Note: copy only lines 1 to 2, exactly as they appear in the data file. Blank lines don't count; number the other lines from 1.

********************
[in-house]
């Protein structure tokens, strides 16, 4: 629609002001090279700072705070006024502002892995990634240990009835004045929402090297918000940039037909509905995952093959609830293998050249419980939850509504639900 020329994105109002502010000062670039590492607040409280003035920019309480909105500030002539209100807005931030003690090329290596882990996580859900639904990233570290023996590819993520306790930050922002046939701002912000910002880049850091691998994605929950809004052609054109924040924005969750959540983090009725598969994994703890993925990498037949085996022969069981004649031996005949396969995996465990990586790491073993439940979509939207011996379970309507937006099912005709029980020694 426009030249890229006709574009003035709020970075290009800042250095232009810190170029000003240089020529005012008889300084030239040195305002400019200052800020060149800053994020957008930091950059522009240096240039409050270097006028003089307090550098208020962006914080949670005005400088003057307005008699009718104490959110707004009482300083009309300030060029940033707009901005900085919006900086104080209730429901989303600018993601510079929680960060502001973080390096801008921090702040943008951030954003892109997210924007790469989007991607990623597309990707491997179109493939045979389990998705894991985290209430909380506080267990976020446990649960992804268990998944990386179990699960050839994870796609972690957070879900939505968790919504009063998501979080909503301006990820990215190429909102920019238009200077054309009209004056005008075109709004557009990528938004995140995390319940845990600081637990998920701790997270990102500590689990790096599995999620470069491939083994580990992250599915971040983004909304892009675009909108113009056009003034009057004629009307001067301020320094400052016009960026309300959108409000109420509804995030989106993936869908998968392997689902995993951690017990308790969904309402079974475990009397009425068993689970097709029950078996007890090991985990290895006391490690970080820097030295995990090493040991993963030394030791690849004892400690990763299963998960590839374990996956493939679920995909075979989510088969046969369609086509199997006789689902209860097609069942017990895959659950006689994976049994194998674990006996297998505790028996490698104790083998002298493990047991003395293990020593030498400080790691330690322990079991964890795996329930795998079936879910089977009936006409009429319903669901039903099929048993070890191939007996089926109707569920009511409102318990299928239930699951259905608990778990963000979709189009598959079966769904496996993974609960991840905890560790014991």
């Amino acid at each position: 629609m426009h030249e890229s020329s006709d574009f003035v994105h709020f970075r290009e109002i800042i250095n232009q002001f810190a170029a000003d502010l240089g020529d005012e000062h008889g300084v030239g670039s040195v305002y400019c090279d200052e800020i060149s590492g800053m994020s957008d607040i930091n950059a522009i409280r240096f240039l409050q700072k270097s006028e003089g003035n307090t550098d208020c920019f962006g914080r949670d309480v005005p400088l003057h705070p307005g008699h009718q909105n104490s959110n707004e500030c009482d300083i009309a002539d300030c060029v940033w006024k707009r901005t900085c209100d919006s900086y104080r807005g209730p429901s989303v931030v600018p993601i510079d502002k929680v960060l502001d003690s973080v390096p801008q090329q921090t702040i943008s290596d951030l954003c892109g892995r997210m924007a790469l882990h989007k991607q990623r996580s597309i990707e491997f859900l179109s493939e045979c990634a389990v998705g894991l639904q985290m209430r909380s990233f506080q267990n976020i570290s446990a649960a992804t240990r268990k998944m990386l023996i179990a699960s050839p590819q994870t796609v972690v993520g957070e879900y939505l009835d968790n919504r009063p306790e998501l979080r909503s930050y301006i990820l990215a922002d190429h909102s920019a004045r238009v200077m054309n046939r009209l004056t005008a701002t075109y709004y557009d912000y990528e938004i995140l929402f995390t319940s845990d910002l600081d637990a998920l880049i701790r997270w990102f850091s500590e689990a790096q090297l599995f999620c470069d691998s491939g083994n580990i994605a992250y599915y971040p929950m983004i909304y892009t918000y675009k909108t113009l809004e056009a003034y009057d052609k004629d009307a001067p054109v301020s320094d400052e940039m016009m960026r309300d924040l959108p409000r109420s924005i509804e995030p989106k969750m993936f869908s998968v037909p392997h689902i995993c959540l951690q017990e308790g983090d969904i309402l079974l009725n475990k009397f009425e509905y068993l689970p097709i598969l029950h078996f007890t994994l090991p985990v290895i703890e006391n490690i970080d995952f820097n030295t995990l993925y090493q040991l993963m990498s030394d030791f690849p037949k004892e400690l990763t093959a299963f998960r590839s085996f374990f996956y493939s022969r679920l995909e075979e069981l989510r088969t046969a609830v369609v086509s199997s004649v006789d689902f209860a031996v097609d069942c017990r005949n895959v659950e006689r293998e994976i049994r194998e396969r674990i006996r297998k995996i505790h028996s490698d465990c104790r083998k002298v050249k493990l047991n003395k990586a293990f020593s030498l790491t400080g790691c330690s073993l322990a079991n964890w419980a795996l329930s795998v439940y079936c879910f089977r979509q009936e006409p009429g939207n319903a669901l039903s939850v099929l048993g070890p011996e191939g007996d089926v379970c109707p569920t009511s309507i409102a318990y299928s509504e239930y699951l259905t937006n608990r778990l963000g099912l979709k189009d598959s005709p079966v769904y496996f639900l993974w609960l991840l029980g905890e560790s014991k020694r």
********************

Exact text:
[in-house]
């Protein structure tokens, strides 16, 4: 629609002001090279700072705070006024502002892995990634240990009835004045929402090297918000940039037909509905995952093959609830293998050249419980939850509504639900 020329994105109002502010000062670039590492607040409280003035920019309480909105500030002539209100807005931030003690090329290596882990996580859900639904990233570290023996590819993520306790930050922002046939701002912000910002880049850091691998994605929950809004052609054109924040924005969750959540983090009725598969994994703890993925990498037949085996022969069981004649031996005949396969995996465990990586790491073993439940979509939207011996379970309507937006099912005709029980020694 426009030249890229006709574009003035709020970075290009800042250095232009810190170029000003240089020529005012008889300084030239040195305002400019200052800020060149800053994020957008930091950059522009240096240039409050270097006028003089307090550098208020962006914080949670005005400088003057307005008699009718104490959110707004009482300083009309300030060029940033707009901005900085919006900086104080209730429901989303600018993601510079929680960060502001973080390096801008921090702040943008951030954003892109997210924007790469989007991607990623597309990707491997179109493939045979389990998705894991985290209430909380506080267990976020446990649960992804268990998944990386179990699960050839994870796609972690957070879900939505968790919504009063998501979080909503301006990820990215190429909102920019238009200077054309009209004056005008075109709004557009990528938004995140995390319940845990600081637990998920701790997270990102500590689990790096599995999620470069491939083994580990992250599915971040983004909304892009675009909108113009056009003034009057004629009307001067301020320094400052016009960026309300959108409000109420509804995030989106993936869908998968392997689902995993951690017990308790969904309402079974475990009397009425068993689970097709029950078996007890090991985990290895006391490690970080820097030295995990090493040991993963030394030791690849004892400690990763299963998960590839374990996956493939679920995909075979989510088969046969369609086509199997006789689902209860097609069942017990895959659950006689994976049994194998674990006996297998505790028996490698104790083998002298493990047991003395293990020593030498400080790691330690322990079991964890795996329930795998079936879910089977009936006409009429319903669901039903099929048993070890191939007996089926109707569920009511409102318990299928239930699951259905608990778990963000979709189009598959079966769904496996993974609960991840905890560790014991």